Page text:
When food intolerances cause severe symptoms like stomach pain and reduce your quality of life, it makes sense to seek treatment.
Probiotics are living things. They’re strains of bacteria — healthy, potentially beneficial bacteria — that can have positive impacts on digestive symptoms when taken as a food supplement.
Generally, they’re microorganisms specifically chosen for their benefits to gut health, but what gut health means is a little vague. Research shows that they can be beneficial to people suffering from various gut disorders and issues like diarrhea, but some probiotic strains have also been studied for benefits in the prevention of post-surgical complications, respiratory tract infections and more.
The FDA is a bit reserved on all of this — they’ve indicated that certain types of probiotics are safe, but have generally suggested that there’s insufficient evidence of benefits from probiotic supplements.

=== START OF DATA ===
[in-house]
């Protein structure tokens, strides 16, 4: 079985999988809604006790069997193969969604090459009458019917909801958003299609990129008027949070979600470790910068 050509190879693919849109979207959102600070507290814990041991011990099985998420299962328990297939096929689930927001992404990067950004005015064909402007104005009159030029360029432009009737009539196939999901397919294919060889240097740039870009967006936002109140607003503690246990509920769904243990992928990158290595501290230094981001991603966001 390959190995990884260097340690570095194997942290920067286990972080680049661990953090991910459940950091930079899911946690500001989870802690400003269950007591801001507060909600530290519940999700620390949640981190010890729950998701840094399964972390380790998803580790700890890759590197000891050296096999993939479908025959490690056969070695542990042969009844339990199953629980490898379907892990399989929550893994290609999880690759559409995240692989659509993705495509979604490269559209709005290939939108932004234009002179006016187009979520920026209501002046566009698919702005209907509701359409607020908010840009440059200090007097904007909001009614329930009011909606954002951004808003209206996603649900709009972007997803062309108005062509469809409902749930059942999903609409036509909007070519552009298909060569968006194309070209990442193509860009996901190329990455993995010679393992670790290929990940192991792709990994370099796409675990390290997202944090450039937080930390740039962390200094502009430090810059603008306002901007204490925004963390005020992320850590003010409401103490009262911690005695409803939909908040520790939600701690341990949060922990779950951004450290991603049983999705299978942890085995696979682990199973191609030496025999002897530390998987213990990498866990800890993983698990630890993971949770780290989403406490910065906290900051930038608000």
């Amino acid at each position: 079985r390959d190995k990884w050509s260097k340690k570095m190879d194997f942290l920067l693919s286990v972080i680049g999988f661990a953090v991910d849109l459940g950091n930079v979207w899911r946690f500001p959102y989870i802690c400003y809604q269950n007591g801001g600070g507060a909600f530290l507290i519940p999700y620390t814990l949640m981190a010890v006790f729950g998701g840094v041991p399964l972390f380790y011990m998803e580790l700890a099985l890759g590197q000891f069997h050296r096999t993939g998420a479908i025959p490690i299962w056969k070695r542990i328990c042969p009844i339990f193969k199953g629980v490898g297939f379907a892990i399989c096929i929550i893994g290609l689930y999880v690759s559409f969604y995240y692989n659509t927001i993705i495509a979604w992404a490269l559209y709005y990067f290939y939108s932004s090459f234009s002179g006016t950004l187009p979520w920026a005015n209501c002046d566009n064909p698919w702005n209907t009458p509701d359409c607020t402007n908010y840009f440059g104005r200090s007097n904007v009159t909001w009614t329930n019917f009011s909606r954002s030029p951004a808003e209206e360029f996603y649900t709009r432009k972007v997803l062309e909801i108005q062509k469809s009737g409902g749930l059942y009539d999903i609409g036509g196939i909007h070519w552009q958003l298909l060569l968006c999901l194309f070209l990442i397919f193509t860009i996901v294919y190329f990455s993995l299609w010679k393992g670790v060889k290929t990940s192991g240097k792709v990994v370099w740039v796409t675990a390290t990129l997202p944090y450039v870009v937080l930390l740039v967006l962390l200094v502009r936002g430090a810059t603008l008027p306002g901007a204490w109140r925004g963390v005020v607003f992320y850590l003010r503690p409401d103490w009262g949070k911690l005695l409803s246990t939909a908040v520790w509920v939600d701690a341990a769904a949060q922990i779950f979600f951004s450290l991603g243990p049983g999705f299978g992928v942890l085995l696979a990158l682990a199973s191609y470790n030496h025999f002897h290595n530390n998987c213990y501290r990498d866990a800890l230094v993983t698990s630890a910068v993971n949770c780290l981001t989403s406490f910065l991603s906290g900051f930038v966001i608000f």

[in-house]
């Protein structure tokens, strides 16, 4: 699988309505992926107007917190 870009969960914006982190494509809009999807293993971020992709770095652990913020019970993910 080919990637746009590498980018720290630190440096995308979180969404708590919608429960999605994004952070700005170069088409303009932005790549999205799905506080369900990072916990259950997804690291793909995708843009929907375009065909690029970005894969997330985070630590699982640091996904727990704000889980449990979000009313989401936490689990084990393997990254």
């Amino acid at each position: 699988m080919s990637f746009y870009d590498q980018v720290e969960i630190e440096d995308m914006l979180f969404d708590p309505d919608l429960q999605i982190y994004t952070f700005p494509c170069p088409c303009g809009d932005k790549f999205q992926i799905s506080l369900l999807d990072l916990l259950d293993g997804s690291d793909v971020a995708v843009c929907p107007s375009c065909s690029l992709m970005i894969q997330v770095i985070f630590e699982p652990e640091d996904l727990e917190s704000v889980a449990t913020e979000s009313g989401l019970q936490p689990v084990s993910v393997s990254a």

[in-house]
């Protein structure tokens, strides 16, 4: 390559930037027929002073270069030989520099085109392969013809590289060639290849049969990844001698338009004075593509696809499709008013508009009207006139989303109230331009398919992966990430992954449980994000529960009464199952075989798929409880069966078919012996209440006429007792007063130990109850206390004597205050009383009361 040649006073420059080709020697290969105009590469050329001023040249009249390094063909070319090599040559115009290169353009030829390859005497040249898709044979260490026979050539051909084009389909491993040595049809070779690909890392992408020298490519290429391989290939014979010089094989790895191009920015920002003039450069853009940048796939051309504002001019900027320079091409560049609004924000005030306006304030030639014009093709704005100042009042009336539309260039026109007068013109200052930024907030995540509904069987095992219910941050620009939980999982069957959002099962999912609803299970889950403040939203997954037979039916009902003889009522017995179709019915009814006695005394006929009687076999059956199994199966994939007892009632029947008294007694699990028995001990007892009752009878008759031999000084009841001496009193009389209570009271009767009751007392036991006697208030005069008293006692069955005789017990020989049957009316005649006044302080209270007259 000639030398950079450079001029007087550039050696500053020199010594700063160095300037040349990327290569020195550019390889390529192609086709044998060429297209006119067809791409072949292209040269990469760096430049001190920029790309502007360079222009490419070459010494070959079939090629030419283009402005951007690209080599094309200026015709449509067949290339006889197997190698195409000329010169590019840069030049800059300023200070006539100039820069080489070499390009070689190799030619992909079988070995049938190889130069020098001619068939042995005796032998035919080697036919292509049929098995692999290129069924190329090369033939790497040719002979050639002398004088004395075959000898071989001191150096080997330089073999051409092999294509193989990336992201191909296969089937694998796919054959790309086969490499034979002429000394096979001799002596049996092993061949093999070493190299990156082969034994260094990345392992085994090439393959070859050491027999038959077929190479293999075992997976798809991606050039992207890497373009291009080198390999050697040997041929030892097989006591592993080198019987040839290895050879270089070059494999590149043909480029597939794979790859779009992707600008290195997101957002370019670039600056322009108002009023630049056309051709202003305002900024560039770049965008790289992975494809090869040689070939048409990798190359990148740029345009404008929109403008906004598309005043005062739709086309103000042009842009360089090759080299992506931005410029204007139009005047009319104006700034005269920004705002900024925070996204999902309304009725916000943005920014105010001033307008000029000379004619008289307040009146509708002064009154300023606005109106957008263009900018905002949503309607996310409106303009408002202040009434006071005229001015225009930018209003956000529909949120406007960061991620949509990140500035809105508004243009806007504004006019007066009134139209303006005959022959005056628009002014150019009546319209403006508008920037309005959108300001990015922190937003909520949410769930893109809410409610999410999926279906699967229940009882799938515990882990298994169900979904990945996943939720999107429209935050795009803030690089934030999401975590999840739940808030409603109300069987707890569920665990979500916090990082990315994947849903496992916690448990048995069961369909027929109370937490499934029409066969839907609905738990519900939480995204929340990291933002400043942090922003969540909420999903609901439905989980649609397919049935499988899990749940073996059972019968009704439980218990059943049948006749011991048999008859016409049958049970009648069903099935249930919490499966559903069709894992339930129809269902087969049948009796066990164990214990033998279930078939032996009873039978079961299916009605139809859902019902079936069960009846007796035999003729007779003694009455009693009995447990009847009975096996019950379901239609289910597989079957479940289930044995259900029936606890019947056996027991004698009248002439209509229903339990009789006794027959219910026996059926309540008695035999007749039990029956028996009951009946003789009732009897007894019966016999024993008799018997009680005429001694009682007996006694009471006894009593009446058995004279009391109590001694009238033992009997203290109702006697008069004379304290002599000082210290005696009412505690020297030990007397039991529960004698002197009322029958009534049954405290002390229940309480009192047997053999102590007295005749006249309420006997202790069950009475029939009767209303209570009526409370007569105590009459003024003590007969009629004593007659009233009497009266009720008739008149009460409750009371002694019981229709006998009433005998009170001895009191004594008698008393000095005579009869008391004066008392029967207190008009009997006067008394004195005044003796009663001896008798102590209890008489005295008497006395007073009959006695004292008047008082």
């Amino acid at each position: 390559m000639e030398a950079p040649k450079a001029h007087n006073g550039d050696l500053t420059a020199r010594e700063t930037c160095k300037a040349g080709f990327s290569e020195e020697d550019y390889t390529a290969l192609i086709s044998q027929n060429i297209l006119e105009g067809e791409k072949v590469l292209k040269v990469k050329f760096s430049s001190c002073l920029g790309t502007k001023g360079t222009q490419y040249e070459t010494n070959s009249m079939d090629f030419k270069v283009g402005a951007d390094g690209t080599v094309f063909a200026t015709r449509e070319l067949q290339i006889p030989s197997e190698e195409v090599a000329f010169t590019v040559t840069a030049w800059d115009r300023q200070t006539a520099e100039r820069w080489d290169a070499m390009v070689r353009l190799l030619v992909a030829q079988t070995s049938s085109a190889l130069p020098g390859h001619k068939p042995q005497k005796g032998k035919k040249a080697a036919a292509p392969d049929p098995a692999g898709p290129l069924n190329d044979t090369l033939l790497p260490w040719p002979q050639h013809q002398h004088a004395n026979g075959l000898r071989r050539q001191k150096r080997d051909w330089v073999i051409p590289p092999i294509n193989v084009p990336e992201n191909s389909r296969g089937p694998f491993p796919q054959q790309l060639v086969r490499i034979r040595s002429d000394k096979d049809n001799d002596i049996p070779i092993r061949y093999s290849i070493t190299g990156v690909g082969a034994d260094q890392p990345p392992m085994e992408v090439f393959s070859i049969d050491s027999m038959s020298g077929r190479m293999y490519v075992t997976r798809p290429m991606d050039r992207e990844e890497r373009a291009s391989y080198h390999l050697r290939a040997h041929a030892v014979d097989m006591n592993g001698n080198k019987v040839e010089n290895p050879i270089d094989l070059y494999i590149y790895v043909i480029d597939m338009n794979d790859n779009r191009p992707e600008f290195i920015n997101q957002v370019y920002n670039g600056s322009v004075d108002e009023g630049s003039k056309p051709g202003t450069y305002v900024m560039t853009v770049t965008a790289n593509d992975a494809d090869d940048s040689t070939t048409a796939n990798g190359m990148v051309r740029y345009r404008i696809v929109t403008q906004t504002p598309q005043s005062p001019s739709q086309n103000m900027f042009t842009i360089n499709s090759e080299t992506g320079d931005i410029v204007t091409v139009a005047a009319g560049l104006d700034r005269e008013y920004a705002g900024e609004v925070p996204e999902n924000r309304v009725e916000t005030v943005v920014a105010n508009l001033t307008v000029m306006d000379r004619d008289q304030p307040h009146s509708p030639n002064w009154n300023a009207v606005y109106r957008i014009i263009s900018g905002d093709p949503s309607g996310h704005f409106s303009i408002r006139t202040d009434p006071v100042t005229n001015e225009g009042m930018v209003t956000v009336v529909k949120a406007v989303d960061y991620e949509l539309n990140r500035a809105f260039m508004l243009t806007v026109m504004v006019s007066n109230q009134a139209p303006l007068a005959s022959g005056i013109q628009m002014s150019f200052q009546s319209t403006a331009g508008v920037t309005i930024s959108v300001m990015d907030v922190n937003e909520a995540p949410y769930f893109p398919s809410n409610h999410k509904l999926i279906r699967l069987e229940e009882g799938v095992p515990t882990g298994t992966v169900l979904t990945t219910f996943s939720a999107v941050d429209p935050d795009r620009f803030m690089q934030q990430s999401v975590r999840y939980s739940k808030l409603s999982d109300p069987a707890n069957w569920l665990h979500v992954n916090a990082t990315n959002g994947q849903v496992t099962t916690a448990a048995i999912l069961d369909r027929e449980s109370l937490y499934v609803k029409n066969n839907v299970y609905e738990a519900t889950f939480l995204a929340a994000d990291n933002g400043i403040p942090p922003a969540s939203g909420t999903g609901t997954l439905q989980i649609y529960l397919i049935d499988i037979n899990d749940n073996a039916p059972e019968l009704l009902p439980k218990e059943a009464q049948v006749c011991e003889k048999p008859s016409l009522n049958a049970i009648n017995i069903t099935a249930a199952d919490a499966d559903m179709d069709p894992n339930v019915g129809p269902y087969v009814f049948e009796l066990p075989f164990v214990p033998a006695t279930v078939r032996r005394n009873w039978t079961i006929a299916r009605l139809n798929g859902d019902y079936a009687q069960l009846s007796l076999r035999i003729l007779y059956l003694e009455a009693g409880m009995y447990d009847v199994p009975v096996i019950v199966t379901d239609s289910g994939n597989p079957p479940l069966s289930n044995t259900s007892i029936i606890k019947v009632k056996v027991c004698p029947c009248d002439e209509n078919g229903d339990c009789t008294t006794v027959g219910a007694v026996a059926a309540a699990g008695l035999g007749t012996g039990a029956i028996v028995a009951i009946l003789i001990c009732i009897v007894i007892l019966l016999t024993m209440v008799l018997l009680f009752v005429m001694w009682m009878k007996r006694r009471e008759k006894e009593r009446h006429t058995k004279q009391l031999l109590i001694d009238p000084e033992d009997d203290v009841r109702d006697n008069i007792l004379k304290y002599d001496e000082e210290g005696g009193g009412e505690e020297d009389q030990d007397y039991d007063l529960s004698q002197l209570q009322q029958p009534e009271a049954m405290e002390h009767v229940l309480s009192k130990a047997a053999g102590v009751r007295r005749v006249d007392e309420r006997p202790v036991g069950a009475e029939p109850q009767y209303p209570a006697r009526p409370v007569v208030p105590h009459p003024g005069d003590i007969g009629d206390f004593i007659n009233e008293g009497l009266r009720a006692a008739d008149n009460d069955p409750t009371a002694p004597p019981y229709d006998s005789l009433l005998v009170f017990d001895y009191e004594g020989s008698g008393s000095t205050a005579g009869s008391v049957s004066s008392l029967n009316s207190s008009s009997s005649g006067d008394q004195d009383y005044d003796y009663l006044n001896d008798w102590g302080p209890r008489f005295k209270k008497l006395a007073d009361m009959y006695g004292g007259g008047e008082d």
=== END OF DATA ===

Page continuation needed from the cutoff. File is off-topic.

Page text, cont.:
t means that there’s no FDA-approved probiotic for diarrhea or other stomach issues. This is largely because the FDA doesn’t regulate supplements, so none of these products have to meet approval guidelines, but of course it’s also important to keep that insufficient evidence in mind.
Because they’re not FDA approved, supplements and food and beverage products containing probiotics can’t make many claims, including if they can treat bloating and symptoms of bloating.
if you’re wondering what other scientific organizations have said about taking a probiotic for bloating, you should know that the NIH doesn’t even acknowledge a relationship between the two.
Okay, so if the NIH hasn’t said anything good, what have they said?
Well, a 2016 study looked at the relationship between probiotics and diverticular disease, which bloating is a symptom of. With more than 700 patients and 11 studies, the review was inconclusive about the relationship between probiotics and this condition. The study's authors mostly attributed this to the poor quality of the 11 studies in question.